- Pokémon is a strange partial example: oddly, there are both Mon fish and realistic fish. In the very first episode, one scene pans up through a lake - where we see first a school of regular fish and then a Magikarp swim by.
- And in The Electric Tale of Pikachu, some Pokémon are drawn a lot more realistically than in the anime while some others still look about as cartoony as their game/anime counterparts. Most noticeable with Water-types: just compare Slowpoke◊ and Poliwhirl◊ to Lapras◊ and a fittingly scary-looking Gyarados◊.
- Ranma ˝ used a well animated koi in a pond as a standard part of their aspect montages.
- In a somewhat unique case, all the animals in Shirokuma Cafe LOOK realistic enough. However, fish and dogs are the only seen animals that also ACT realistically. Fish are somewhat understandable since they're eaten freely, but no explanation is given as to why dogs can't walk and talk.
- Sketchbook: There were some cats, a chicken and a crayfish (and briefly a lobster). The cats had big anime eyes and made un-catlike sounds; the chicken was extremely cartoony, and the crayfish could have been taken out of a field guide to North American streams.
- Sketchbook ~full color'S greatly differs between animals and pets, as dogs, cats and chicken were displayed in a cute way while wild animals (fishes, crayfishes and insects) in a realistic way.
- In one episode of Samurai Champloo, Jin is shown fishing; the fish are portrayed more realistically than the characters themselves or any other animals.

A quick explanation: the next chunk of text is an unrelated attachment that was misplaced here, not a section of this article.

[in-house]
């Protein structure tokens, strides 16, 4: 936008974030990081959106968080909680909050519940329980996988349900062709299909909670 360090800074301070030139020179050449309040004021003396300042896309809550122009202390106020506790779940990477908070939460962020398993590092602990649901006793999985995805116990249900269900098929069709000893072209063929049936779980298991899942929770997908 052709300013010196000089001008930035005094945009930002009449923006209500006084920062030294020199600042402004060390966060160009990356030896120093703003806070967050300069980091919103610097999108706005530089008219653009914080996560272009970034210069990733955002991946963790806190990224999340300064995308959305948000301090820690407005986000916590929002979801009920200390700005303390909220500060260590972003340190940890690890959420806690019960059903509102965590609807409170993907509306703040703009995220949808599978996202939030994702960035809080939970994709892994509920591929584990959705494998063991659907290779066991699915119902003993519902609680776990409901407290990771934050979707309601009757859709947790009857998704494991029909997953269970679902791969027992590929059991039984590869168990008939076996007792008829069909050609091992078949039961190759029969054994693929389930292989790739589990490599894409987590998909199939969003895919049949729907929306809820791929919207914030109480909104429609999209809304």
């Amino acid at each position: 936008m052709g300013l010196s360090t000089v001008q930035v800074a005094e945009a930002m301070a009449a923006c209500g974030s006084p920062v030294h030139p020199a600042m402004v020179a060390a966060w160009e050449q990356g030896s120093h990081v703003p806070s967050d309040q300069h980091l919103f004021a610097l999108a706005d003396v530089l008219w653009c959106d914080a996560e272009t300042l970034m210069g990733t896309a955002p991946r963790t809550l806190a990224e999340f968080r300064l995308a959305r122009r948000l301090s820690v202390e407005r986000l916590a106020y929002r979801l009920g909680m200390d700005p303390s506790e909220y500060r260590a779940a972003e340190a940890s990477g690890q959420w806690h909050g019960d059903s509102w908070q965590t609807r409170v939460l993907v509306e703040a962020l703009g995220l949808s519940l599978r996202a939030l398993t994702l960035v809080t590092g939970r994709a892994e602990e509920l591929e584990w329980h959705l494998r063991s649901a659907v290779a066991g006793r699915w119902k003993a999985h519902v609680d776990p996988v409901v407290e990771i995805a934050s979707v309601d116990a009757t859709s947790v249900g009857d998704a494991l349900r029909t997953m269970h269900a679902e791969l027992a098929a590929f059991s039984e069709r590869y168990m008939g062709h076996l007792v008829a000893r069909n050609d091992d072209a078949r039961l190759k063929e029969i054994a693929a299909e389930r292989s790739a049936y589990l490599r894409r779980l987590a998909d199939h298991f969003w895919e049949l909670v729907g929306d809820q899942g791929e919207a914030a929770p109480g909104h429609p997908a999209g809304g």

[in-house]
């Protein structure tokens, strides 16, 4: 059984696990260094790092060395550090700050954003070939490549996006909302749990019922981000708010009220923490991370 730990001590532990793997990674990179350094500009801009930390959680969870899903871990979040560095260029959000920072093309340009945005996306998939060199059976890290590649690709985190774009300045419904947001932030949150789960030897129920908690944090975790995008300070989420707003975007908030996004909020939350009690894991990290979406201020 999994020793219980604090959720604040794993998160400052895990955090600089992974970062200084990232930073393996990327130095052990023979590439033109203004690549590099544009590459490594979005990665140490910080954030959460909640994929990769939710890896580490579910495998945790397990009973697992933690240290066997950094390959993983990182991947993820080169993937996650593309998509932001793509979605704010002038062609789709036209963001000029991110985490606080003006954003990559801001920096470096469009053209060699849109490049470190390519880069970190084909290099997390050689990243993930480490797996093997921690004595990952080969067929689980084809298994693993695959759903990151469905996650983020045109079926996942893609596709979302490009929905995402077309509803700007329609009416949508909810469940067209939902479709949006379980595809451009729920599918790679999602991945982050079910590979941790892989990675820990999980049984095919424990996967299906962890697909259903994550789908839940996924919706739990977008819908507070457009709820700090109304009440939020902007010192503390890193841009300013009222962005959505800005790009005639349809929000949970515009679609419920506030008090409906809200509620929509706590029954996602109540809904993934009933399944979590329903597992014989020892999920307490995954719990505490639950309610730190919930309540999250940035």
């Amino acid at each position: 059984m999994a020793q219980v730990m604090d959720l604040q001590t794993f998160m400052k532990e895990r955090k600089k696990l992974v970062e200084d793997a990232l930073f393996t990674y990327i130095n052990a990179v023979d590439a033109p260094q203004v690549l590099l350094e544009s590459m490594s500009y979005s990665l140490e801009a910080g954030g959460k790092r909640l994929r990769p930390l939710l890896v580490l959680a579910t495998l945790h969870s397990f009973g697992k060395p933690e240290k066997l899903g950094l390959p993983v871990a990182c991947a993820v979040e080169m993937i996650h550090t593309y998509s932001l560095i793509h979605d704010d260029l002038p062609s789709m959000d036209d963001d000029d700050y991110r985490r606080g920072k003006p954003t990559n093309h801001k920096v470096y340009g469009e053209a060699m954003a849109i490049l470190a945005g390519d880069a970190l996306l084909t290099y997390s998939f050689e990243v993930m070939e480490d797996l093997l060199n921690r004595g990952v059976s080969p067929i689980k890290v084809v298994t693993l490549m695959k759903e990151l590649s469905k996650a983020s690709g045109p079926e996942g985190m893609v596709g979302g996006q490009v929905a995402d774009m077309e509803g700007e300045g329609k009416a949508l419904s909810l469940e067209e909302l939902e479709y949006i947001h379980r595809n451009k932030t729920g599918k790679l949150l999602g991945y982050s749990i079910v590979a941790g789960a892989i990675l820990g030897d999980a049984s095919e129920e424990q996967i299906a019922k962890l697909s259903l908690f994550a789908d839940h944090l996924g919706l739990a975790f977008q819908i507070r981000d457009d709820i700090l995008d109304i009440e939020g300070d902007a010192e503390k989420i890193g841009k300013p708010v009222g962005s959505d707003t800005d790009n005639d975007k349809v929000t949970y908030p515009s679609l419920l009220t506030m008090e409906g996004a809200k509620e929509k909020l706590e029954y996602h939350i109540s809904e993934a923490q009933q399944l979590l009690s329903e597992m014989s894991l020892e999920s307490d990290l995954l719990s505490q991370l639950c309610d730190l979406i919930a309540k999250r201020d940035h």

- In one of many nods to M. C. Escher, Mamoru Oshii's movie Urusei Yatsura 2: Beautiful Dreamer has a scene in which we see puddles, showing the reflection of the gang walking above, leaves on the surface, and a carp impossibly swimming below.
- In Yotsuba&! the fish are depicted as living beings that bleed, much to the distress of Miura (depicted above). They get caught to be eaten and, once cooked into food, even Miura has absolutely no objections.
- In fact, the only animals drawn cartoonishly in the series thus far are dogs (in part because one is a cameo by Mr. Tadakichi from Azumanga Daioh, done by the same mangaka). The farm animals and zoo animals Yotsuba's seen are drawn very realistically.
- In Yu-Gi-Oh! both the consumed fish and some fish monsters used by Ryota Kajiki are hyper realistic (although admittedly the monsters mix cartoon and realism happily).
- On the other hand, the sea monsters used by Shark in Yu Gi Oh Zexal are usually either cartoonish or downright fantastic in appearance. (Or both.)
- The fish Monokuma toys with in Dangan Ronpa.
- Slayers has the fish people, which are depicted as huge realistic looking non-anthropomorphic fish with wiry arms and legs. Their appearance really stands out compared to the other beastfolk who are depicted as Petting Zoo People. The third season does subvert this when a female fish person is shown with a much cuter face (albeit the same body type).
- The Phantom has a wildlife sanctuary where he has taught his animals to live in harmony. The lions eat fish, who are the necessary sacrifice for all the harmony.
Films — Animation
- In Frozen, Sven the reindeer (and the duck and ducklings that Anna encounters) are depicted in a cartoony manner, but the jar of pickled lutefisk at Wandering Oaken's Trading Post and Sauna looks very realistic.
- In Pixar's Brave, the heroine uses her archery skills to catch fish in a nearby river for her mother who has turned into a bear. In fact, a playful musical sequence occurred where she and her mother tried to catch fish while bonding.